+1 on the motherboard quality comments. I like to run things for long periods rotating them from main machine to some other use over time. 6 desktops at home right now with the oldest still staying strong at 12 years old. So I know longevity is hard to predict but comments on quality help.
 

noko

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The only change I can think of is the video to enhance and clarify the review. Loved Kyles straight to the point helpful videos, to me they were the gold standard and for CPU's one got the full picture from the articles and videos everything one needs to know. From cooling, performance, installation etc.

One area I see lacking here or has not been mention is CPU coverage. One hell of a CPU launch by AMD is right around the corner, you maybe the best qualified to take on that aspect if no one else is ready or up to speed. Your critical and no BS stance and really the depth you research and test is what is really needed, add in your bios understanding and how to OC - Well I can think of no one better. To big of an upcoming launch to miss.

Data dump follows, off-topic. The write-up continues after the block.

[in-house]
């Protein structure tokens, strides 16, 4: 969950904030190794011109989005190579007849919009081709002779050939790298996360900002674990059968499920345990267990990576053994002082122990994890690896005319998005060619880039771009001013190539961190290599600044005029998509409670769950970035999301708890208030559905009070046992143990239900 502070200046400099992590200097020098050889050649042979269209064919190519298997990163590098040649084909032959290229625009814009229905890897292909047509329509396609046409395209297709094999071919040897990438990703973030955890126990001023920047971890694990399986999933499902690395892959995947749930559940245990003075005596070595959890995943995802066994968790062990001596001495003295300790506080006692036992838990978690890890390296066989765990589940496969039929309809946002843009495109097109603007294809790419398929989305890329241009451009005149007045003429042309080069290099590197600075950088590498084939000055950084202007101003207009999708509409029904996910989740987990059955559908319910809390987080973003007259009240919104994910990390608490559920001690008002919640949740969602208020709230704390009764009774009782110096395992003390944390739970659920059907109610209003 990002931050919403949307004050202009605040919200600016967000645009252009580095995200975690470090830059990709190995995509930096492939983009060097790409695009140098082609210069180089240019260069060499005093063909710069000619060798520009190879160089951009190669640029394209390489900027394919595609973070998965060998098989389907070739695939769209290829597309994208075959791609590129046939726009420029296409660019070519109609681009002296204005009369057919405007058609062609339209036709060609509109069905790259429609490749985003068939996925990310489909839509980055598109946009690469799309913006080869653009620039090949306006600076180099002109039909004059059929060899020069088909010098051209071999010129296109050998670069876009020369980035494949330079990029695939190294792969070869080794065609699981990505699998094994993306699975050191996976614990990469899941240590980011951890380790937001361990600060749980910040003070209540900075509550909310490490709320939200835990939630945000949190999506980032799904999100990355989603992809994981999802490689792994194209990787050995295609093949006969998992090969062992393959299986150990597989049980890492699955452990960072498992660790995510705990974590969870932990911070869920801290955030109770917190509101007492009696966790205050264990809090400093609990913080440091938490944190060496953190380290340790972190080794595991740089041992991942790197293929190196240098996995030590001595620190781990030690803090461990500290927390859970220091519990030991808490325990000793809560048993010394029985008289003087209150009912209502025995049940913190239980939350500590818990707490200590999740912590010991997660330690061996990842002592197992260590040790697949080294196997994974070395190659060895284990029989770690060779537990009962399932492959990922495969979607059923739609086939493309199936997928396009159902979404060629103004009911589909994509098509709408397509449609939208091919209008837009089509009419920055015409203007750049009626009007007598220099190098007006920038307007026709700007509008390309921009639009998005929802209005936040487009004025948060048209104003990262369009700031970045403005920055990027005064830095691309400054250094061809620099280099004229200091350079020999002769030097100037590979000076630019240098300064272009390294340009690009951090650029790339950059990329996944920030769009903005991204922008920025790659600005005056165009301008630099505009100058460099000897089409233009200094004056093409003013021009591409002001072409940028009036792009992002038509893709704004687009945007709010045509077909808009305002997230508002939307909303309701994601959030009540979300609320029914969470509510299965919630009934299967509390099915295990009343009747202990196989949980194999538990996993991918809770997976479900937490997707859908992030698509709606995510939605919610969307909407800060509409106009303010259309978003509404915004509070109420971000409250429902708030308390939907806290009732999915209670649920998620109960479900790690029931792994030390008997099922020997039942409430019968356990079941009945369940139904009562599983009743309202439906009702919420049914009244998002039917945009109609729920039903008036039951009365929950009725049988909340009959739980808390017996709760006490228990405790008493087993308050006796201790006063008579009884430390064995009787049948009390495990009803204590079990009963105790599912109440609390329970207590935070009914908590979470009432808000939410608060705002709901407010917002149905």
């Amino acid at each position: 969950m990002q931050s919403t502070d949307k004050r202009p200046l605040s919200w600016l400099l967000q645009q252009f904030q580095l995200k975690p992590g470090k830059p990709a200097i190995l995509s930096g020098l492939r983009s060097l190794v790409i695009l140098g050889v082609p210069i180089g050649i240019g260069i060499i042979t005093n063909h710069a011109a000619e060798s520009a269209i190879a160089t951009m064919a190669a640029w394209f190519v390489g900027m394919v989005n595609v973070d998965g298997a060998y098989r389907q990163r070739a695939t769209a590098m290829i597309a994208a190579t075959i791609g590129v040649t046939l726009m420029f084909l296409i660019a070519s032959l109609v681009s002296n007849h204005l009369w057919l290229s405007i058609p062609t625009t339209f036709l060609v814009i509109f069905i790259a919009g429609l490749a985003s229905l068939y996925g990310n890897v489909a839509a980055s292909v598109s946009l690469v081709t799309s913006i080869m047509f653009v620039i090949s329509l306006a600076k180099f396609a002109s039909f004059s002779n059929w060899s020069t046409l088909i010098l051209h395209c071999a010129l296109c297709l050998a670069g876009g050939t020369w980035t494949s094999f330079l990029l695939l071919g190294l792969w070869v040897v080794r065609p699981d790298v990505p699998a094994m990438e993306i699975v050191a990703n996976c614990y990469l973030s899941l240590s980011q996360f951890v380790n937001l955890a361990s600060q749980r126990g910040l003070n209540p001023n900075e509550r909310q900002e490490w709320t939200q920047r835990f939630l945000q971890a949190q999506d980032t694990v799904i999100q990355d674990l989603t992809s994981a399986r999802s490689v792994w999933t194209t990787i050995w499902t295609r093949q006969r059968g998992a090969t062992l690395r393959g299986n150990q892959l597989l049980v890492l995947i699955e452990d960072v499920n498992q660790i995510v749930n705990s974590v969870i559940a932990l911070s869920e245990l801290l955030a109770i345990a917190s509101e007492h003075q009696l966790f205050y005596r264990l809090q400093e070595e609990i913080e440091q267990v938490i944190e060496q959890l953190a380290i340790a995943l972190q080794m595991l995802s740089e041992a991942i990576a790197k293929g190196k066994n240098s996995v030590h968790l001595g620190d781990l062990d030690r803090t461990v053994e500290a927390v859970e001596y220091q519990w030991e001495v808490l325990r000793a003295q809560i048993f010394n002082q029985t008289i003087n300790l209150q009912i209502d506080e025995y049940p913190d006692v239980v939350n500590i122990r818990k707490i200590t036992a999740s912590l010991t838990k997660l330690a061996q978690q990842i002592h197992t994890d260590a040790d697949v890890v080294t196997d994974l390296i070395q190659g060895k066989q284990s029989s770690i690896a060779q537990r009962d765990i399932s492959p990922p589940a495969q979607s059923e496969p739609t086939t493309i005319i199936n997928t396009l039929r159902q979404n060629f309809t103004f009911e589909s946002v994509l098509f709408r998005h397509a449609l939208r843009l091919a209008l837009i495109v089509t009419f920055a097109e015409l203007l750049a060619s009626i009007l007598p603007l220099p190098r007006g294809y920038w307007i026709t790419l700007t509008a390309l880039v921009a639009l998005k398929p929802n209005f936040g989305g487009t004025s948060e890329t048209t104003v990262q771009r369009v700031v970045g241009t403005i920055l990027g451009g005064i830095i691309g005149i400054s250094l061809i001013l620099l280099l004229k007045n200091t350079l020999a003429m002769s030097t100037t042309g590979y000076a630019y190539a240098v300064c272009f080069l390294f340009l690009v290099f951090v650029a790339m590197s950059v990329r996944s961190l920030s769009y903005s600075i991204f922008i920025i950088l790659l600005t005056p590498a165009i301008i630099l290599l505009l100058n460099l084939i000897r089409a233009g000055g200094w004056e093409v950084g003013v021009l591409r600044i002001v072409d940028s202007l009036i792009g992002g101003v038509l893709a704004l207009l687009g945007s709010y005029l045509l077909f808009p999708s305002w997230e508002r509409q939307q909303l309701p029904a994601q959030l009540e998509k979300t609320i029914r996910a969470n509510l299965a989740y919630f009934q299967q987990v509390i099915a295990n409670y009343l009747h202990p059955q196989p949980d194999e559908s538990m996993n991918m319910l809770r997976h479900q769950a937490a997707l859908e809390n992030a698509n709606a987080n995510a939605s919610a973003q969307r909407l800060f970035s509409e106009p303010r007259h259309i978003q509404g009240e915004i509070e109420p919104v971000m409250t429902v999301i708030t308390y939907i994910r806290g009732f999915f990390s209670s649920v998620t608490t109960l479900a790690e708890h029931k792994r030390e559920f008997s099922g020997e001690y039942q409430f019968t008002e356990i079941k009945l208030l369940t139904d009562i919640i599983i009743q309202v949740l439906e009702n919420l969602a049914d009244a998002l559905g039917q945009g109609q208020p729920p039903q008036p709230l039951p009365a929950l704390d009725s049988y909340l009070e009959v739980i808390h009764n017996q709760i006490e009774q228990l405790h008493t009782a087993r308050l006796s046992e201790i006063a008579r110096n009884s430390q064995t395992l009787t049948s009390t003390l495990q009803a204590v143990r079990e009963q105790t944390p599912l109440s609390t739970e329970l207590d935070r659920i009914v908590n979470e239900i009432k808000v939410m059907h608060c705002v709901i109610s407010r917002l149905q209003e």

David_Schroth

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The only change I can think of is the video to enhance and clarify the review. Loved Kyles straight to the point helpful videos, to me they were the gold standard and for CPU's one got the full picture from the articles and videos everything one needs to know. From cooling, performance, installation etc.

One area I see lacking here or has not been mention is CPU coverage. One hell of a CPU launch by AMD is right around the corner, you maybe the best qualified to take on that aspect if no one else is ready or up to speed. Your critical and no BS stance and really the depth you research and test is what is really needed, add in your bios understanding and how to OC - Well I can think of no one better. To big of an upcoming launch to miss.